Hunt Ball off to chase for dollars

Hunt Ball - off to America, not Doncaster

Hunt Ball - off to America, not Doncaster

A major change of direction is in store for Hunt Ball after owner Anthony Knott withdrew his horse from the Doncaster Bloodstock Sales, where he was due to be auctioned today. Instead, following a private sale, the horse will now head to America to continue his jumping career.

Knott put Hunt Ball up for sale following a fall out with trainer Kieran Burke, who asked the owner to take his horse away. Now he will run in the colours of an American syndicate, Atlantic Equine. He heads west on 24 May, for a new box in the stable of Jonathan Sheppard.

Knott explained why he had pulled the horse out of today’s auction, saying, “The offer they put on the table was too good to refuse. I will be sorry to see him go, but there is no horse who is going to take me on the journey we’ve been on, so it’s the end of the era. I just hope he gives his new owners as much fin as I’ve had.”

That journey saw Hunt Ball catapult up the handicap ratings from 69 to 154 in less than 18 months, as he won seven races on the trot/gallop. The highlight of these was a Cheltenham Festival win in the Pulteney Land Investments Novices’ Handicap Chase in March last year. Winning proved more difficult once he was out of the novice class, but Hunt Ball had one more notable success last month when he won Taunton’s richest ever race, and before that he had notable placed efforts in the Grade 2 Peterborough and Argento Chases.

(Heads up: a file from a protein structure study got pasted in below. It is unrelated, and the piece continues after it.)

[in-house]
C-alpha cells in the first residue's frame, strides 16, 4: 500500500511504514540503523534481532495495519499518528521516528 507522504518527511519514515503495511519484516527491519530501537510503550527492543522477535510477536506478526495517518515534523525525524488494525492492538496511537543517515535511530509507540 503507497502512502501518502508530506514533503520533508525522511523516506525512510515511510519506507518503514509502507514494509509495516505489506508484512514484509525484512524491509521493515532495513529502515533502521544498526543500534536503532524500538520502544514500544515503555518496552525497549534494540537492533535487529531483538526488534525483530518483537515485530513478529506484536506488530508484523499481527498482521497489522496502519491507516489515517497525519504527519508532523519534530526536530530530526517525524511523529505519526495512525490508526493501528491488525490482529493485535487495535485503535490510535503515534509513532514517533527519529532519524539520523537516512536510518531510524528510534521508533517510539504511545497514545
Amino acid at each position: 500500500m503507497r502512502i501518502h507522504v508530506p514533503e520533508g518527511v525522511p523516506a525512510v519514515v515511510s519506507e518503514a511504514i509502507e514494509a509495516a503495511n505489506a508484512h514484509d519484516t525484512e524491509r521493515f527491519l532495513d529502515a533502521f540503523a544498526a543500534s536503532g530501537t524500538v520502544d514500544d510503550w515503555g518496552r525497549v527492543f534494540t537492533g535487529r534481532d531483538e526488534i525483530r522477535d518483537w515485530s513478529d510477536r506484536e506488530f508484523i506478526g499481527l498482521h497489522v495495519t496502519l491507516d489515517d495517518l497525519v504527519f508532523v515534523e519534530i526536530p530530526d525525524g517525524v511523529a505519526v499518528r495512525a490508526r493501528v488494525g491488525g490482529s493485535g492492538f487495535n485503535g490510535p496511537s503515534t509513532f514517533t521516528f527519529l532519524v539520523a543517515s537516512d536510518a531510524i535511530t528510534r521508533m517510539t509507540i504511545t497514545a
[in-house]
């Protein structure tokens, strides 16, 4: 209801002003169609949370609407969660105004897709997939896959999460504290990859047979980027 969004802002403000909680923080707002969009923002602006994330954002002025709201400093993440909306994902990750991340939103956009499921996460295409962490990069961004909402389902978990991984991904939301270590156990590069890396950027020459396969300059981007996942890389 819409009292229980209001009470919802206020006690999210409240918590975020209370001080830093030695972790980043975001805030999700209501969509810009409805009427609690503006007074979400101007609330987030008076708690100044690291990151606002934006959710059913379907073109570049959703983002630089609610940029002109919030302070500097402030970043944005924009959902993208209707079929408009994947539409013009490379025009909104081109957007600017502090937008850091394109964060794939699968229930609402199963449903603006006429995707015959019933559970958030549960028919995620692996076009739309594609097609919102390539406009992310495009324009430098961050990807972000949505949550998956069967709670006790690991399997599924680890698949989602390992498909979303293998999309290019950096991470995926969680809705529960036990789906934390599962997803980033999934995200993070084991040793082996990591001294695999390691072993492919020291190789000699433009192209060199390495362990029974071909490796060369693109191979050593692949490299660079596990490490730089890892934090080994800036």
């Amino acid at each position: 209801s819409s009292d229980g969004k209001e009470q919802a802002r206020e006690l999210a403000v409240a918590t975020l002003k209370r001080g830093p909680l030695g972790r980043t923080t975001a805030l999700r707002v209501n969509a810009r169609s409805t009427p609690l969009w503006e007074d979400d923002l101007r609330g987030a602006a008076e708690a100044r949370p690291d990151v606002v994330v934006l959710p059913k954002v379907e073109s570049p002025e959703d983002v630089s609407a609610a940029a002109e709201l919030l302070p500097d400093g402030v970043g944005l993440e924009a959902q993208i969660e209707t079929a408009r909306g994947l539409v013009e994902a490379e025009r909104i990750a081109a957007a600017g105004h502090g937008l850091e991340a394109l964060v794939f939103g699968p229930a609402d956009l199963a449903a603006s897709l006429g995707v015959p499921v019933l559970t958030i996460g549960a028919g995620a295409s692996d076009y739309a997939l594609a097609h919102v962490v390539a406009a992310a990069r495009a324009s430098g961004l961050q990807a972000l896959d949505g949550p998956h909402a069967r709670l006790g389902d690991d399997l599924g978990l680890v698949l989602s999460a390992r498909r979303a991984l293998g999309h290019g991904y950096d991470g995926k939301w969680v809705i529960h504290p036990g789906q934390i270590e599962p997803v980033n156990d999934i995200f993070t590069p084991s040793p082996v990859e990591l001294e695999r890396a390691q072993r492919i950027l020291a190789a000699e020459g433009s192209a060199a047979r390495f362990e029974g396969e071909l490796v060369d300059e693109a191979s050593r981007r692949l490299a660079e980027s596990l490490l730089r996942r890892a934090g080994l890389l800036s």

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Nick Carter, a former conditional jockey in England, heads up the Atlantic Equine syndicate, which counts Meister Eckhart, trained by Alan King, was clearly delighted at the opportunity to buy such a good horse, and already had plans set out for his new acquisition. He said, “Very rarely do horses of this calibre come up for sale. I like to buy horses who go on good ground, as we tend to get that in America. He’ll go for the New York Turf Writers Cup, then the Lonesome Glory at Belmont and the $250,000 Grand National.”

Hunt Ball could be heading further afield, as Carter added, “In the back of our minds we could go to Japan for the Nakayama Grand Jump.”

He has high hopes that Hunt Ball will prove as successful in America as he did here, as became clear when Carter explained, “The reason I bought him is I think he’s the best horse to hit American soil since Morley Street. Although ratings have changed over the years, he would be the highest rated horse to come to America as well.”

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